I share all this with you to invite your prayers and ask you to join me in spirit this week as I steadfastly work to complete this very important project. While I have been under a considerable amount of stress as I have worked on it, I have done my best to stay on course and not allowed people or things to scatter my focus.

Seeds and butterflies were the last things I focused on tonight before completing this writing. Life and transformation. Hopefully the coming days will manifest this in my life in a very powerful and profound way.

Like the butterflies, my spirit waits to be finally lifted from this experience so I can join all of you one day and be physically present at a committee meeting. Finally free and working to fight other injustices.

Thursday, January 24, 2008

Message to Supporters of Second Chance Legislation (Michigan House Bills 4402-4405)

The following message was read to one of the TIME Committee members over the phone when they spoke with Efren last night. He asked us to share his message with everyone.

Dear Second Chance Legislation Supporters:

I would like to personally thank you for attending yesterday's House Judiciary Committee hearing regarding House Bills 4402-4405. It meant a great deal to me that you took time out of your busy schedules, braved the cold elements, and drove through some of the inclement weather to support this very important legislation.

I had the opportunity to receive feedback from people who were fortunate to attend the hearing. By all accounts it went very well and the spirit of those supporting House Bills 4402-4405 was resilient. You have much to be proud of.

The hearing was a historic event. It is the genesis of what will eventually manifest into sentencing reform that abolishes the imposition of life without parole (LWOP) sentences against juveniles in this state. Our collective efforts and voice of consciousness will help us restore the human treatment of children and respect for their inherent dignity.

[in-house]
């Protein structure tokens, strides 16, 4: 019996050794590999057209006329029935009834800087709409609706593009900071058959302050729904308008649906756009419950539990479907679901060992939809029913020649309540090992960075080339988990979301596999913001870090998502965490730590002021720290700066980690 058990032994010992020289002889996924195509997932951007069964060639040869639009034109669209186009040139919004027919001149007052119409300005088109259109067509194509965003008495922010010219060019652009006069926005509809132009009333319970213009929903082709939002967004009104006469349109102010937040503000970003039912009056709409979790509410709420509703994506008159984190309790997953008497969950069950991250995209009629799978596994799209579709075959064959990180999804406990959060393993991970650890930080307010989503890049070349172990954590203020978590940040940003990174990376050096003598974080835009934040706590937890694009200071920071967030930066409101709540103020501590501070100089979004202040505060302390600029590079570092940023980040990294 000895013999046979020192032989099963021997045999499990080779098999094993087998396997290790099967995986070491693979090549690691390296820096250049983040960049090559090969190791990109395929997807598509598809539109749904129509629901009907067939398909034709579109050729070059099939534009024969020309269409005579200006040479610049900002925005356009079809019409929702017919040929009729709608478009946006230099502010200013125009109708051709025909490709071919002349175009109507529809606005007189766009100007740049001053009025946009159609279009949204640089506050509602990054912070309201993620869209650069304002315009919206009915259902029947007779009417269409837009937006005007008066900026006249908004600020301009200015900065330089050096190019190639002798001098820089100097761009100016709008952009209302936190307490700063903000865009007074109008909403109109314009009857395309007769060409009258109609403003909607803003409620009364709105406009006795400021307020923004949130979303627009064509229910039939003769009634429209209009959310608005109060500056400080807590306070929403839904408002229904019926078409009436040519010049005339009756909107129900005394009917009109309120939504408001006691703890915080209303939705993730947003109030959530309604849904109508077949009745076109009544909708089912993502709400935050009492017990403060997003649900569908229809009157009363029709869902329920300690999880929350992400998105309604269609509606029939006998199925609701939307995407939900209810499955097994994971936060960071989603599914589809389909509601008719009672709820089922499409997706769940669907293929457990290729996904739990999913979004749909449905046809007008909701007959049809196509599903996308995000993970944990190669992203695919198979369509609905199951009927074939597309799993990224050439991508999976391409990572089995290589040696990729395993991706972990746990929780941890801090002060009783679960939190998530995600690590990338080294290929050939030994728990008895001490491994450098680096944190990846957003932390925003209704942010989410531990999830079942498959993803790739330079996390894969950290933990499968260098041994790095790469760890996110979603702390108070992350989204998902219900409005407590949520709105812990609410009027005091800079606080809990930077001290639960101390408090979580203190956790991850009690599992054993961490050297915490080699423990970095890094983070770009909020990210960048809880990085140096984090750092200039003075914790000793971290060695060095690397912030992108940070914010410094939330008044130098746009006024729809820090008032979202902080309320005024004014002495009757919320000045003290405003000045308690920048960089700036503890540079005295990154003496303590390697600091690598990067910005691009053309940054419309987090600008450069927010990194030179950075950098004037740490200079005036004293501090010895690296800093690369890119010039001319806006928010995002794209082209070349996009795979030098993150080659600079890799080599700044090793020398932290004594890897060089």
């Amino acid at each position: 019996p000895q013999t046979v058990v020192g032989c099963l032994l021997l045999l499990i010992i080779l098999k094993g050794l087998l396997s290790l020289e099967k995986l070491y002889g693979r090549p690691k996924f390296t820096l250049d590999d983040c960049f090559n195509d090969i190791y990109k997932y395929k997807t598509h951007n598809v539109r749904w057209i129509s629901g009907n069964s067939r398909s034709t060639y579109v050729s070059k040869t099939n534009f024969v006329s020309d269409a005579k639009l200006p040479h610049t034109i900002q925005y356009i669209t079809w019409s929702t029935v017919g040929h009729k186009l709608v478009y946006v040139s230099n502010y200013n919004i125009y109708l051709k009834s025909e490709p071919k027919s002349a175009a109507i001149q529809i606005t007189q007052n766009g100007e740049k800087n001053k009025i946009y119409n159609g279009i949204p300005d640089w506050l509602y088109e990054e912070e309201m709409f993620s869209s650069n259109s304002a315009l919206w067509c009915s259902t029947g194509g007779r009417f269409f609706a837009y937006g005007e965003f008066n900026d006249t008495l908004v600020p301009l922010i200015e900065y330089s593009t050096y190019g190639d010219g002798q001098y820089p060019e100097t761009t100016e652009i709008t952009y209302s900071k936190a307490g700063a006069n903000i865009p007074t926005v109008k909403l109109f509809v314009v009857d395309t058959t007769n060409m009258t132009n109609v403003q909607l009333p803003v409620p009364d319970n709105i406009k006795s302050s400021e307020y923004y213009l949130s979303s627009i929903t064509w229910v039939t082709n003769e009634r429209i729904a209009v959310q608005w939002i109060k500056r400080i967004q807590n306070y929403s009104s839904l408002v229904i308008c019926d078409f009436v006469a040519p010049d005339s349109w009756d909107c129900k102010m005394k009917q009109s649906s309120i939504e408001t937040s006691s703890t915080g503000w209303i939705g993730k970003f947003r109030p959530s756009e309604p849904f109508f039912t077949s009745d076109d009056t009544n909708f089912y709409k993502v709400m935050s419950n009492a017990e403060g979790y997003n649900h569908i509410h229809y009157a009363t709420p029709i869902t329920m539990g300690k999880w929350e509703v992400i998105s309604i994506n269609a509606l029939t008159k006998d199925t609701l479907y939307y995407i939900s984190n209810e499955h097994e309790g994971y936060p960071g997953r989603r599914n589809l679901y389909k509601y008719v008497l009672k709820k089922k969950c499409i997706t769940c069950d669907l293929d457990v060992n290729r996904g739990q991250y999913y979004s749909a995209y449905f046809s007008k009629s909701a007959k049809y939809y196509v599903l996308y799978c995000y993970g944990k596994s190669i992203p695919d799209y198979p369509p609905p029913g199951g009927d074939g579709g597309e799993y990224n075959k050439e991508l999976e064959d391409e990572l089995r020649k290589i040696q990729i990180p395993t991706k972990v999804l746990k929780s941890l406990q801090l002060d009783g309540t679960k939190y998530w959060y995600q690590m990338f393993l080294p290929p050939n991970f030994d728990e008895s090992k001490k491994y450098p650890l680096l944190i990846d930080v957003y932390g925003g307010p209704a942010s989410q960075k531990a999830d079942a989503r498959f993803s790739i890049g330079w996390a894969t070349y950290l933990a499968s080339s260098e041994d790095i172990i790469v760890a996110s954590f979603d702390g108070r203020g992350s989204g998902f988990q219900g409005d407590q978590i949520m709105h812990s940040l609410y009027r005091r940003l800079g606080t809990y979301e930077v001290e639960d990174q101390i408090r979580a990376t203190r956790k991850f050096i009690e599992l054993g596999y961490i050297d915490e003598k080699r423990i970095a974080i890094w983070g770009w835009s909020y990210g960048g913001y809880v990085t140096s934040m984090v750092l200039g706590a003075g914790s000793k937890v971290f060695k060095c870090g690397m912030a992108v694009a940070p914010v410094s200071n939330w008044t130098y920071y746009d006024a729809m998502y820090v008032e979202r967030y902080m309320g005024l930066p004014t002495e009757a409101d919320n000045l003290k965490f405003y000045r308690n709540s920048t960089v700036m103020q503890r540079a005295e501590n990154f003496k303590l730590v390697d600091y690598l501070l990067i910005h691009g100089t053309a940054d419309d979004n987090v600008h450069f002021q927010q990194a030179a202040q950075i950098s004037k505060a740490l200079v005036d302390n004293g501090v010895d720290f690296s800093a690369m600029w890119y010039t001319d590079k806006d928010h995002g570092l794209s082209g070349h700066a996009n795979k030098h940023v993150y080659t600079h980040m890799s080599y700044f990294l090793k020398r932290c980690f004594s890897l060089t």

Your efforts and dedication to this campaign are deeply appreciated by all those adversely affected by the existing juvenile LWOP sentences that have been meted out. On behalf of the over 300 people whose lives you valiantly fought to save from the clutches of Michigan's death penalty equivalent yesterday, I extend my heartfelt gratitude to each of you.

I commend the persons who spoke at the hearing in support of the house bills. You were each courageous and your messages resonated with those in attendance according to those I had the privilege to speak with about the hearing. You were able to deliver powerful heartfelt messages that are certain to be given serious consideration in the deliberation process over the bills' final outcomes.

I want to also thank those who support the house bills who were unable to attend the hearing. Your spirit was felt and the work that you do for the campaign does not go unnoticed. Without your tireless efforts and support we would not be enjoying the progress we do today. Every endeavor in this movement counts. We are all one part of a enormously powerful collective body of progression.

We will prevail in this matter because we stand on the side of justice and the protection of human rights. We will not jettison our children, and we will persist paving the way for them to enjoy a future of freedom from further human rights abuses.


Efren Paredes, Jr.

Web Site:

The Injustice Must End (TIME) Press Release About Michigan House Bills 4402-4405

Efren's Letter to House Judiciary Commitee About Michigan House Bills 4402-4405

Abolish Juvenile Life Without Parole Sentences in the USA — Facebook Group